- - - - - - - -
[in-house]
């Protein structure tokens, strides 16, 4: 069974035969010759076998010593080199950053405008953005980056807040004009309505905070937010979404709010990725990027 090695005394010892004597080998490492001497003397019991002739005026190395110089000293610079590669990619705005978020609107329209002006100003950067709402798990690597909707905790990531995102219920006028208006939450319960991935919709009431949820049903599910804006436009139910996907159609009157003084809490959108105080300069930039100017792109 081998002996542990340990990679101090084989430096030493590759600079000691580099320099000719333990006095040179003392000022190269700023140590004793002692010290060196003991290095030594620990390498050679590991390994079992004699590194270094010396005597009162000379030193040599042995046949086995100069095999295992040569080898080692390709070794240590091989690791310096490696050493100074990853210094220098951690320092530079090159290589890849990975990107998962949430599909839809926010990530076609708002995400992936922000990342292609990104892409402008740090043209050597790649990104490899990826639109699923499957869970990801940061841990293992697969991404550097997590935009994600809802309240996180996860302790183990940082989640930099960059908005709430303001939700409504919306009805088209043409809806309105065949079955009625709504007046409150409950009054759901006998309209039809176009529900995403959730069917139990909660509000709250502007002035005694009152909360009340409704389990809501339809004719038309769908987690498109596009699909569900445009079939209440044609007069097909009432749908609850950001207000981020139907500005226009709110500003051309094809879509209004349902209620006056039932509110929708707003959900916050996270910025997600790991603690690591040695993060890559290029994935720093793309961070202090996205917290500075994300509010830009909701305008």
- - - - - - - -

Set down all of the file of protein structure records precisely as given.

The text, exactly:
[in-house]
């Protein structure tokens, strides 16, 4: 069974035969010759076998010593080199950053405008953005980056807040004009309505905070937010979404709010990725990027 090695005394010892004597080998490492001497003397019991002739005026190395110089000293610079590669990619705005978020609107329209002006100003950067709402798990690597909707905790990531995102219920006028208006939450319960991935919709009431949820049903599910804006436009139910996907159609009157003084809490959108105080300069930039100017792109 081998002996542990340990990679101090084989430096030493590759600079000691580099320099000719333990006095040179003392000022190269700023140590004793002692010290060196003991290095030594620990390498050679590991390994079992004699590194270094010396005597009162000379030193040599042995046949086995100069095999295992040569080898080692390709070794240590091989690791310096490696050493100074990853210094220098951690320092530079090159290589890849990975990107998962949430599909839809926010990530076609708002995400992936922000990342292609990104892409402008740090043209050597790649990104490899990826639109699923499957869970990801940061841990293992697969991404550097997590935009994600809802309240996180996860302790183990940082989640930099960059908005709430303001939700409504919306009805088209043409809806309105065949079955009625709504007046409150409950009054759901006998309209039809176009529900995403959730069917139990909660509000709250502007002035005694009152909360009340409704389990809501339809004719038309769908987690498109596009699909569900445009079939209440044609007069097909009432749908609850950001207000981020139907500005226009709110500003051309094809879509209004349902209620006056039932509110929708707003959900916050996270910025997600790991603690690591040695993060890559290029994935720093793309961070202090996205917290500075994300509010830009909701305008």